• Another Beauty by Adam Zagajewski. This brilliant memoir is Adam Zagajewski's recollection of 1960s and 1970s communist Poland, where he was a fledgling writer, student of philosophy, and vocal dissident at the university in Krakow, Poland's most beautiful and ancient city.
  • The Street of Crocodiles and Other Stories by Bruno Schulz. Bruno Schulz's untimely death at the hands of a Nazi stands as one of the great losses to modern literature. This volume brings together his complete fiction, including three short stories and his final surviving work. Illustrated with Schulz's original drawings, this edition beautifully showcases the distinctive surrealist vision of one of the twentieth century's most gifted and influential writers.
  • A Traveller's History of Poland by John Radzilowski. Since the horrors of the Second World War and Soviet control, Poland has gradually regained its rightful place in Europe. Radzilowski vividly describes the beginnings of the country, first fragmented then reborn to overcome the aggression of the Teutonic Knights and its greedy neighbors. The book includes a full chronology, a list of monarchs and rulers, a gazetteer, historical maps and is fully illustrated.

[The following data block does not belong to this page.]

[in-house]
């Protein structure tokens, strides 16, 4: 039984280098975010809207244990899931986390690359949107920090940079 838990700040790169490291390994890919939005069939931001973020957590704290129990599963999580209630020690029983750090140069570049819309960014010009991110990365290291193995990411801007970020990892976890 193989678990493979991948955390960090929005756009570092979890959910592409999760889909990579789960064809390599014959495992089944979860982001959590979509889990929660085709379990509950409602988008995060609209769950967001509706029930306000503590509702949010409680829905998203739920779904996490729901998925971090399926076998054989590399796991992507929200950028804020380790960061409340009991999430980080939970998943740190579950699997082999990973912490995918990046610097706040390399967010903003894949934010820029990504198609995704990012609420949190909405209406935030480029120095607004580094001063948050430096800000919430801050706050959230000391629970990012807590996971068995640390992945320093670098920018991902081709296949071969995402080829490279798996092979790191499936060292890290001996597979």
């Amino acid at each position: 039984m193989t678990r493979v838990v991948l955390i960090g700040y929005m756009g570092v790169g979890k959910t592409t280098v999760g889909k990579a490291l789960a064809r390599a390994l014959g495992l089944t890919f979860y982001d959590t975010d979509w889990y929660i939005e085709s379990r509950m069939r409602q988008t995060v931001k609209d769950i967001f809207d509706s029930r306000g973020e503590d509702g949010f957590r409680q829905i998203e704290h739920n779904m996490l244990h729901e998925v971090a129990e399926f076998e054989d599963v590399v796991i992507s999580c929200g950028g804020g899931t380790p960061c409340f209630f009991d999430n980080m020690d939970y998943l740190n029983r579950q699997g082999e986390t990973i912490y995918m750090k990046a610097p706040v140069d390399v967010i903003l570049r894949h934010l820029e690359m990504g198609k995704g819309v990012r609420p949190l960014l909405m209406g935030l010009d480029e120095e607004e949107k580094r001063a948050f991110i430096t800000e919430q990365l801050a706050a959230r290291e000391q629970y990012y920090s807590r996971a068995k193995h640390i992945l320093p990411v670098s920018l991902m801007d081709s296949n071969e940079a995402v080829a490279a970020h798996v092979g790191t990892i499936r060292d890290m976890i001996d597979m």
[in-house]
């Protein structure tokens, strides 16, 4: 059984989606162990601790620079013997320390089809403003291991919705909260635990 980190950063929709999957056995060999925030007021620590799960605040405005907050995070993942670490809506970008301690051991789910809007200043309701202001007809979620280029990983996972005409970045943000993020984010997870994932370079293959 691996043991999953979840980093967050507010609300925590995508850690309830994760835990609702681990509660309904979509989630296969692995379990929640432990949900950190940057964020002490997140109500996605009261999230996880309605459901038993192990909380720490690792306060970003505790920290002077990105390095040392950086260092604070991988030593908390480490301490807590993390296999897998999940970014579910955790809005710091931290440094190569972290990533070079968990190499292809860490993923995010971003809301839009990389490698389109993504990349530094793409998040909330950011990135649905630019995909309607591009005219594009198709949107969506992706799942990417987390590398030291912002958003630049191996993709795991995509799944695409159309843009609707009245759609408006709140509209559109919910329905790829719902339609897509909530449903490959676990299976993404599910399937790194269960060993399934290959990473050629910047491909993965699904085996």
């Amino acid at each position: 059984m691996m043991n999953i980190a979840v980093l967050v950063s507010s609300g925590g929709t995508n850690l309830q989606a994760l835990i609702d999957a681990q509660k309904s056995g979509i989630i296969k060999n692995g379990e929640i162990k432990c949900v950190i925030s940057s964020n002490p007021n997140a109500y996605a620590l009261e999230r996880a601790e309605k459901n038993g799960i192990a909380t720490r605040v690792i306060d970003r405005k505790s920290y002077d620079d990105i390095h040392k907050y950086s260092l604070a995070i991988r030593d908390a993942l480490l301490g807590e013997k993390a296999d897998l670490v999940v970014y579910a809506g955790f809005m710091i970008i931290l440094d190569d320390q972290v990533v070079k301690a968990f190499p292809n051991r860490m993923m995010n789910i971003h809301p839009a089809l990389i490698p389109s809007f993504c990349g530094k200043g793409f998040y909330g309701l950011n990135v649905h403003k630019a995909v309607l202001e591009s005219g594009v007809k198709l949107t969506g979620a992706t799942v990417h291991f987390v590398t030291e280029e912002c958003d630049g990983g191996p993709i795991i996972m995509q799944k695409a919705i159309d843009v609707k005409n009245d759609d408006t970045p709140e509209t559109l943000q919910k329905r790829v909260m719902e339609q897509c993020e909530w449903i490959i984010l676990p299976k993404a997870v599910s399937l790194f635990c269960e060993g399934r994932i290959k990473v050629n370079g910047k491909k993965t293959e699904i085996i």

• Push Not the River by James Conroyd Martin. A panoramic and epic novel in the grand romantic style; the rich story of Poland in the late 1700s--a time of heartache and turmoil as the country's once peaceful people are being torn apart by neighboring countries and divided loyalties.  Based on the true eighteenth century diary of Anna Maria Berezowska, a Polish countess who lived through the rise and fall of the historic Third of May Constitution.
  • A Long, Long Time Ago and Essentially True by Brigid Pasulka. On the eve of World War II, in a place called Half-Village, a young man nicknamed the Pigeon falls in love with a girl fabled for her angelic looks.  Whimsical, wise, beautiful, magical, and at times heartbreaking, A Long, Long Time Ago and Essentially True weaves together two remarkable stories, reimagining half a century of Polish history through the legacy of one unforgettable love affair.
  • Warsaw by Richard Foreman. The story follows Jessica , Adam and Thomas who all try to survive the Ghetto even though they stand on different sides. While Jessica and Adam have to deal with fear of death everyday, Thomas is coping with trying to retain his self and humanity. Between Warsaw and Treblinka love and friendship are still possible. The story is set against the carefully researched historical information about the Ghetto, which compliments the fiction.
  • Warsaw Requiem by Bodie and Brock Thoene The Zion Covenant series tells the courageous and compelling stories of those who risk everything to stand against the growing tide of Nazi terrorism that is sweeping through central Europe under the dangerous and deceitful guise of Hitler's Third Reich. A new study guide is included in each book.
  • The Bravest Battle: The Twenty-eight Days Of The Warsaw Ghetto Uprising by Dan Kurzman. The book is a testament to the Warsaw Jews, who fought for survival with dignity and courage, and is the first full-scale, step-by-step account of the climatic twenty-eight-day struggle of the poorly armed Jews against their Nazi exterminators. This moving history cannot be matched for its authenticity and drama.